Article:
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  • "Genetically they might well be identical but nothing can be 100% identical." . That's probably a contradiction Bloke. . If the DNA is identical, you won't see anything else under a microscope. . I suspect there are no distinguishing 'markers' which is why they have had to accept the situation. . I expect they have already consulted the experts. . Obviously they must feel if you can replicate a perfect specimen, together with genetic engineering they can massively speed up evolution. . I really don't know, but the planet is rapidly getting overcrowded, so the world is heading for catastrophe sometime in the future. . This is where 'Is there really God?' starts to come into it. . We need to hope there is I think. . I'm 'out' Bloke. . Best Charles

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  • Yes- it does look like a contradiction reading it back.

    However that is my point-even thought he genetics are identical the creatures will grow up with something slightly different-be it just a pin drop of colour under it's eye which the original did not have.

    Does it matter? Well as it is unpredicted then maybe.

    There are two points to look at Charles. I will call them Technical and Real World.

    A computer program can be duplicated 1000 times and it is about 99%(technical) identical, however when used into the real world (on a computer) do they all run identical?

    Nope even if they are run on identical machines-some software will crash in a certain place whilst others will not for no reason we can fathom.

    A cutting machine will press a 1000 copies, however they look identical to us but they can't be unless all the original material cut is identical and the blade does'nt loose any sharpness or mass.
    We are taking minuscule on a scale but it is there.

    Actually that is Chaos Theory is 'nt it?

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  • Actually I think you are both right in a way. DNA can be replicated, and as such it is identicle, but it is also a very long, fragile protein structure that deteriates with age.

    As Bloke points out, you can't endlessly replicate anything without its eventual break down.

    The question that remains to be answered in my mind, is what will the result be if we keep trying to do this? That is why Charles, there are so many clones that get rejected, I think.

    Yes TB is a bigger problem. Which brings me to the real question, why we need to do this. I can see for example that having bred a high class individual there is a need to reproduce it in numbers quickly and traditional techniques such as inbreeding, and line breeding have severe limitations. But cloning would give you the chance to make a lot of money in a short space of time, but is that necessarily a good thing? Yes if its you making the money....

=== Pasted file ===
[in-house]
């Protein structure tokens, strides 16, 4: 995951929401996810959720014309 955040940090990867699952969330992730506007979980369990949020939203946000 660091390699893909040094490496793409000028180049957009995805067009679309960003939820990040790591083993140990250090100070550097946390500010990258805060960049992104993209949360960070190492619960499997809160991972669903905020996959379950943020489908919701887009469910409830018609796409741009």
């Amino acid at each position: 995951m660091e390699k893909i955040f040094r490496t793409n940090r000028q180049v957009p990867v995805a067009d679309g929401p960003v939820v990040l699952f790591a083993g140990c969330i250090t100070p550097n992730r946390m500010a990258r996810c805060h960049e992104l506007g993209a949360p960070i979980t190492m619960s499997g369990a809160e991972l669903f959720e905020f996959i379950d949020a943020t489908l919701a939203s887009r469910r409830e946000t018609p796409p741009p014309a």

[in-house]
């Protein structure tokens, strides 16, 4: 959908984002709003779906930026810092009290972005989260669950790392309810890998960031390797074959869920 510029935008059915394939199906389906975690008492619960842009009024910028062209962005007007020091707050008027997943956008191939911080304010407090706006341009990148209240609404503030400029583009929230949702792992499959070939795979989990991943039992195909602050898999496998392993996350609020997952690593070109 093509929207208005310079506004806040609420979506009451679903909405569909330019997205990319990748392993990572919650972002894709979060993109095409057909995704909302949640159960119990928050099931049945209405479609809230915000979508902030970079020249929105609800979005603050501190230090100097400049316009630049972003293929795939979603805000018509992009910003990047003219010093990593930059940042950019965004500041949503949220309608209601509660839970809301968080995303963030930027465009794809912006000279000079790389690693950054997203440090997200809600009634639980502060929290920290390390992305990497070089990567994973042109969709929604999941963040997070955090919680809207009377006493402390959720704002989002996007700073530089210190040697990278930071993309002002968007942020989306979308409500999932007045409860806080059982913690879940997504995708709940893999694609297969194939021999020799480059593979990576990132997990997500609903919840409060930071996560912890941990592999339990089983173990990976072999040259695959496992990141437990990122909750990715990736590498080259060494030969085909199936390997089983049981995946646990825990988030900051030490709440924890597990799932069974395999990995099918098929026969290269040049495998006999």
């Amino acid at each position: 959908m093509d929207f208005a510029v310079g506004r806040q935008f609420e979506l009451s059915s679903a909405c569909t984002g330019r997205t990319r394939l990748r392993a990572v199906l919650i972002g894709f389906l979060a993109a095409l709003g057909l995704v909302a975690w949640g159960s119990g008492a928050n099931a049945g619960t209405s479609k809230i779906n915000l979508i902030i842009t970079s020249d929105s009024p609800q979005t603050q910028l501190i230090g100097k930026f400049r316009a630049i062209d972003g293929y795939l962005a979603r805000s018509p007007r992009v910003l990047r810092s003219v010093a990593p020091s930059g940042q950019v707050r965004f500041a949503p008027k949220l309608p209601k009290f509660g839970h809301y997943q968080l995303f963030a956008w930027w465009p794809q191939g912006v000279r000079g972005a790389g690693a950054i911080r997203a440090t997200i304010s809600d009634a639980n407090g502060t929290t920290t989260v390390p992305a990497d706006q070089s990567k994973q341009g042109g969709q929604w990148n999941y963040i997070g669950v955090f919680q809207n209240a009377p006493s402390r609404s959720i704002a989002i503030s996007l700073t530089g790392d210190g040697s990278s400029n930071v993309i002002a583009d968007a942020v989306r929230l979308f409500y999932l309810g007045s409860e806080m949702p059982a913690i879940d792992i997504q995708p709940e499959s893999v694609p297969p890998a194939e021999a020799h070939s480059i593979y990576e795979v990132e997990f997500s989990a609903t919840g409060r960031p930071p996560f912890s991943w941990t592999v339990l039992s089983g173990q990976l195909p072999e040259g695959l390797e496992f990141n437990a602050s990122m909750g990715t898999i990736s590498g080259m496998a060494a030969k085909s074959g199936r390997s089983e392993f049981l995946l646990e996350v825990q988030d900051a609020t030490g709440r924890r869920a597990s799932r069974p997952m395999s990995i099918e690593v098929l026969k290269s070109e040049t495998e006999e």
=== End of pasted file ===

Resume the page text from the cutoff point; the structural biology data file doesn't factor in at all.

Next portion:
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  • I agree with Newt, except for a few cases I see no real reason for it. However, it should be bourne in mind that much of our commercial fruit and veg originates from clones. bananas being the prime example, however, anytime anyone takes a cutting, it is a clone. In the past 20 years between72% and 100% of commercially sold bananas were cloned*.

    *source - grovebiol.co.uk

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  • Well this is interesting. . What have I started?. Of course two identically cloned offspring will develop differently, depending upon their environment, feeding and 'upbringing' etc. .We all know that animals react well to good husbandry and conditions and badly when they have a harsh environment. . Of course I don't think this is what Bloke is concerned about. . He's thinking about what we are eating. . I have to say I think his fears are totally unfounded. . And I am not a fan of genetically modified crops, because we don't ever know how nature will deal with these newly modified pollens; they can be 'mating' with any pistil that accepts them. . Oh sorry, didn't mean to offend; I forgot it was Sunday.

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  • With respect Charles, that's not quite what Bloke and I mean. Well I don't anyway. The DNA molecule is in itself slightly unstable with age (aren't we all?) the more that you replicate it, the more that it can mutate.

    Bacteria that reproduce asexually for example...

    I wasn't talking abut differences in nutrture, more differences in DNA.

    All of which is a bit self defeating really, because the whole point of cloning is that we avoid that whole mixing of DNA that brings diversity far quicker.

    I don't know, I'm just uncomfortable with what I don't know, it is probably going to be a very important science, I would just prefer it to go a bit slower so that I can be gone before it all goes wrong!